Submission by: Shirley McMasters

“Back in 1978, when I was still in high school, I worked one summer for the Youth Conservation Corp., Y.C.C. Our home base was Boise's Veterans Memorial State Park. That was such a great summer job in many ways, but one of my favorite memories was helping clear the path for what would soon be another section of our beautiful Greenbelt. Using pics and shovels, our Park Leaders showed a young group of Treasure Valley teenagers how to clear a long, wide, level and wheelchair accessible path on the North side of the Boise River which would later to be paved. Looking back, this is something I am still quite proud of 40 years later! I have often said working for the parks that summer was one of my favorite jobs and certainly shaped my Conservationist values to this day.”

A Winter Wedding

Submission by: Holly Asmussen

“On January 7th, 2017, during Snowpocalypse 2017, my wife and I got married on the Greenbelt along the Boise river bank. Over half of the guests never made it, but the small ceremony was serenely beautiful.”

The Joy of a Long Run

Submission by: Katie Lamansky

“Boise’s Greenbelt was the gateway to my passion for long-distance running. Upon my first marathon training program in 2002, I was introduced to the wonders of the Greenbelt and the friendliness of the people in Boise. Years of training and running along the Greenbelt have given me the opportunity to watch the system expand, stand resilient through flooding, and host millions of runners, walkers, bikers, and nature lovers explore the gem of our city.”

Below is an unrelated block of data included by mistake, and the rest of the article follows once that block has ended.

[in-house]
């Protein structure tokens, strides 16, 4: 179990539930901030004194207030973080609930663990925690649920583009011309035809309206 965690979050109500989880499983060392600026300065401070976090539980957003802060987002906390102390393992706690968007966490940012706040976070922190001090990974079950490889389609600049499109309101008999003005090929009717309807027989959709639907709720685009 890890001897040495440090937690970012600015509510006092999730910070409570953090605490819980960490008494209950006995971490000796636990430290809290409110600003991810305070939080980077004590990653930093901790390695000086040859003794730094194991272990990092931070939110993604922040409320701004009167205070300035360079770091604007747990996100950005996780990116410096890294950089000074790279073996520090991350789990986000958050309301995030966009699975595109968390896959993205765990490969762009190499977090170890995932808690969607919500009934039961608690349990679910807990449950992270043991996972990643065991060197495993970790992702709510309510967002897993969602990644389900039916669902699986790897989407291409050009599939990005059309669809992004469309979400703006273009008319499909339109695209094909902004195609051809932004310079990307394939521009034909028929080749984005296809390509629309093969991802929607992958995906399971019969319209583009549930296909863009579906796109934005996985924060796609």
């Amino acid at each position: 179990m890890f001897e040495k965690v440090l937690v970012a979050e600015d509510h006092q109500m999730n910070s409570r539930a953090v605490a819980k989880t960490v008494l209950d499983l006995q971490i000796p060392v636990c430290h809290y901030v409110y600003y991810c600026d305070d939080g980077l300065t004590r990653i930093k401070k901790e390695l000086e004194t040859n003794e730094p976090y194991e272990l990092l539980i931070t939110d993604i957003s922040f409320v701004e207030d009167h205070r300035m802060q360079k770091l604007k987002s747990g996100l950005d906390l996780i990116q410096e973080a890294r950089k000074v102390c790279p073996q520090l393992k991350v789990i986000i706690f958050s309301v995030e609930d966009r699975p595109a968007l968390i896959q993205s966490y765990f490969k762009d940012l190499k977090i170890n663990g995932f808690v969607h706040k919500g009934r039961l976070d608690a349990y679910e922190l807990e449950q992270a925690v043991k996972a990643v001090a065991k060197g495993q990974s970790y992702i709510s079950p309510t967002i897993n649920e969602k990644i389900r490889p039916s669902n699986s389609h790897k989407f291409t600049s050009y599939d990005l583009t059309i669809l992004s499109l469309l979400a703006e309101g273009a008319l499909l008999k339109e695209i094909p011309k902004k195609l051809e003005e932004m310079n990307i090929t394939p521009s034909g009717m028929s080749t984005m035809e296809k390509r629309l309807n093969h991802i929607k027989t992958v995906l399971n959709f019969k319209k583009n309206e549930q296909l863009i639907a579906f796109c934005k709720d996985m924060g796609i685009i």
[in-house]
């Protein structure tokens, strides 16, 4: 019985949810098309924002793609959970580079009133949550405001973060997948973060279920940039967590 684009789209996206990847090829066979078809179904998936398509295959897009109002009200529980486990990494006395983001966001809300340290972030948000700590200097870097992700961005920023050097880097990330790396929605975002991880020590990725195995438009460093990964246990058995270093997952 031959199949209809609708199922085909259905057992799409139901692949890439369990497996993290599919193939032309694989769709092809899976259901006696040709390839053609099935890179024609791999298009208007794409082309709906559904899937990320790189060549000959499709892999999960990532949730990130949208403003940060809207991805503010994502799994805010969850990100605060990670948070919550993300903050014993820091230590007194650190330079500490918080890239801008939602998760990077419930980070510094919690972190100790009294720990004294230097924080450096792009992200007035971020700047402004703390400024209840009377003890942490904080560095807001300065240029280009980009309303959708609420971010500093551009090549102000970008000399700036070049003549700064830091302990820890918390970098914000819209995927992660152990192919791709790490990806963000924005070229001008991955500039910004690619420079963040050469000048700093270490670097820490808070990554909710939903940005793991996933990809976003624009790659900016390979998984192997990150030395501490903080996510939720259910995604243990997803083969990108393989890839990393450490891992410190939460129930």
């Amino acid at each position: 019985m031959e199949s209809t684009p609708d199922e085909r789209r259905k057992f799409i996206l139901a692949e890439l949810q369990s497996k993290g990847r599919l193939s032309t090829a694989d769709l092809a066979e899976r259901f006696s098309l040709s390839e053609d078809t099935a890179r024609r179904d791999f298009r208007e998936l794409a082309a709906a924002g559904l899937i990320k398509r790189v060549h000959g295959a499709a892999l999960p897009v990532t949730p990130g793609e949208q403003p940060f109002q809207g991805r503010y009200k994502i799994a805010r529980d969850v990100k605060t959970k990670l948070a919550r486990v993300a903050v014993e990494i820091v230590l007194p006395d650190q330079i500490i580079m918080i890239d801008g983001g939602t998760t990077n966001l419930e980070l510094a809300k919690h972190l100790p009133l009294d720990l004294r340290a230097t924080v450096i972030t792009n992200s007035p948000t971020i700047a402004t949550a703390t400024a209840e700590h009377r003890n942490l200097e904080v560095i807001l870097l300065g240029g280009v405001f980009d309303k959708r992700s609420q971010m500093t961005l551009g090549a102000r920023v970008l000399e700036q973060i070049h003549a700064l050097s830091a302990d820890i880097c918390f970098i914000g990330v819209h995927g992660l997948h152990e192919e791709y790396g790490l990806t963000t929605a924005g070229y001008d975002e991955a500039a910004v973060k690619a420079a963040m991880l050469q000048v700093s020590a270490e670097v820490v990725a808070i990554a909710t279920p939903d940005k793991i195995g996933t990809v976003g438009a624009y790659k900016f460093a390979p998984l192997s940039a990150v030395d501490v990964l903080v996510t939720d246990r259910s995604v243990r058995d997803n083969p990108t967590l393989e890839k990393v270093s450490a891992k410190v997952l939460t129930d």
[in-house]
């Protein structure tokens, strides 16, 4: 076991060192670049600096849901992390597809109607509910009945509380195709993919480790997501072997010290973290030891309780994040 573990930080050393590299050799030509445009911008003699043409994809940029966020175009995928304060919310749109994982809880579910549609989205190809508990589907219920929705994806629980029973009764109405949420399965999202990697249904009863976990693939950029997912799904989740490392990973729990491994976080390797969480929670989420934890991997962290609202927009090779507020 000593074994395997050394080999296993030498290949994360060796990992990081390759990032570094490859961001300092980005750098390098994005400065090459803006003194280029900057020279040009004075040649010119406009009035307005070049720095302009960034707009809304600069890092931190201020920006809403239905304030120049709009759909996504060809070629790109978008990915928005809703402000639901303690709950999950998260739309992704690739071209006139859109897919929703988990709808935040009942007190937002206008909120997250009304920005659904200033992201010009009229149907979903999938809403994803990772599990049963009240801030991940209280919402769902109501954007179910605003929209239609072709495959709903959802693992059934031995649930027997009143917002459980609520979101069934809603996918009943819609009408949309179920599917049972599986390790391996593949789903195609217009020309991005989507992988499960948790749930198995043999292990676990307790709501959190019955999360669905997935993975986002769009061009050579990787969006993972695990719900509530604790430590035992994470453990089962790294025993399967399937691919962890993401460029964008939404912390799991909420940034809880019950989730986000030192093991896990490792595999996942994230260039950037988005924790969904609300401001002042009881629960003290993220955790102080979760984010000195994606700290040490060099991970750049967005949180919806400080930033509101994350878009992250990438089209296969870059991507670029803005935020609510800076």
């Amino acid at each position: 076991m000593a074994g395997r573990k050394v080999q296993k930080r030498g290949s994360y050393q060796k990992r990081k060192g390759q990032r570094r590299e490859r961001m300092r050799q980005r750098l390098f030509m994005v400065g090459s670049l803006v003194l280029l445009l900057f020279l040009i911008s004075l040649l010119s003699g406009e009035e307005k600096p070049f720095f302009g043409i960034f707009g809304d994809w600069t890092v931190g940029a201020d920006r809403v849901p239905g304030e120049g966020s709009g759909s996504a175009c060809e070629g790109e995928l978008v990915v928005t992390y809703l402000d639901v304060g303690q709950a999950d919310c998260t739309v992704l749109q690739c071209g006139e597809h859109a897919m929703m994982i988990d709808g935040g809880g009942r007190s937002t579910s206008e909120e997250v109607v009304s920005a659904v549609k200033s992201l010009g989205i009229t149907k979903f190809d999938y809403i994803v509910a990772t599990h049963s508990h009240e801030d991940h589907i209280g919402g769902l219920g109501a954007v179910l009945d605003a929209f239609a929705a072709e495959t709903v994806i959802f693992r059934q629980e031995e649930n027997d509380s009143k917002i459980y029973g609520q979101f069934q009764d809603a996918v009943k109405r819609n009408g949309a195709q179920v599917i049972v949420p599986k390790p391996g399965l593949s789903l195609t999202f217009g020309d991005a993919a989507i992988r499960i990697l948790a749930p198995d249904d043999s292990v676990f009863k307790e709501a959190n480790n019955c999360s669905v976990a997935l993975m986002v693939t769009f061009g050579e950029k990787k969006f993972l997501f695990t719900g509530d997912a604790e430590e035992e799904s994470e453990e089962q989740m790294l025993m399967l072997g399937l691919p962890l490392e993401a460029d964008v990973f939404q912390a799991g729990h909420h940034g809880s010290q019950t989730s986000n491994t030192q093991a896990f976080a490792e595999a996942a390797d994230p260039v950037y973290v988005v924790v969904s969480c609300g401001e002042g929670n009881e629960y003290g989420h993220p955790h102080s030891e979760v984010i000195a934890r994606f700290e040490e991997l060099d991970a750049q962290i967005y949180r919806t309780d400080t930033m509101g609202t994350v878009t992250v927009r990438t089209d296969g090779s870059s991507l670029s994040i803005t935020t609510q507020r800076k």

Left to Right: Patsy with son Chris, Gwen, Mary Jo, Carol, parents Marge and Bill, Karen, and Peggy

Early Beginnings

Submission by Shirley Ewing: A photo of her family with a caption from an interview with her mother, Marge Ewing, who served on the Boise City Council in the 1970s:

“For years the former city council had discussed the idea of a greenbelt. By the time Marge got on the council, they started discussing a greenbelt in earnest that would connect major city parks along the Boise River. Early on, Marge thought it would be great if anyone, regardless of income, could go to the river for relaxation and peace of mind. With public support for a greenbelt and grant money from the US government, the city began purchasing parcels of land along the river. The first parcel purchased was on Americana Blvd. by the adjacent bridge. The photo shown here, taken in the early 70s, depicts Marge and Bill Ewing with 6 of their seven daughters. They were just leaving their home on 36th Street for a bicycle excursion on the new Greenbelt.”

The Greenbelt Partnership

The Boise River Greenbelt is now a multi-jurisdiction managed pathway that runs on the north and south sides of the Boise River from Lucky Peak all the way to Eagle. The Greenbelt’s now seamless connectivity is a testament to the partnership of the City of Boise, Ada County, Garden City, the City of Eagle and the Idaho Foundation for Parks and Lands – each organization manages the pathways within their jurisdiction.


The Boise River Greenbelt is a community treasure. The tree-lined pathway parallels the river and provides scenic views, wildlife habitat and pedestrian and cyclist access to popular parks and open spaces from Lucky Peak in Ada County through the City of Boise, Garden City and the City of Eagle.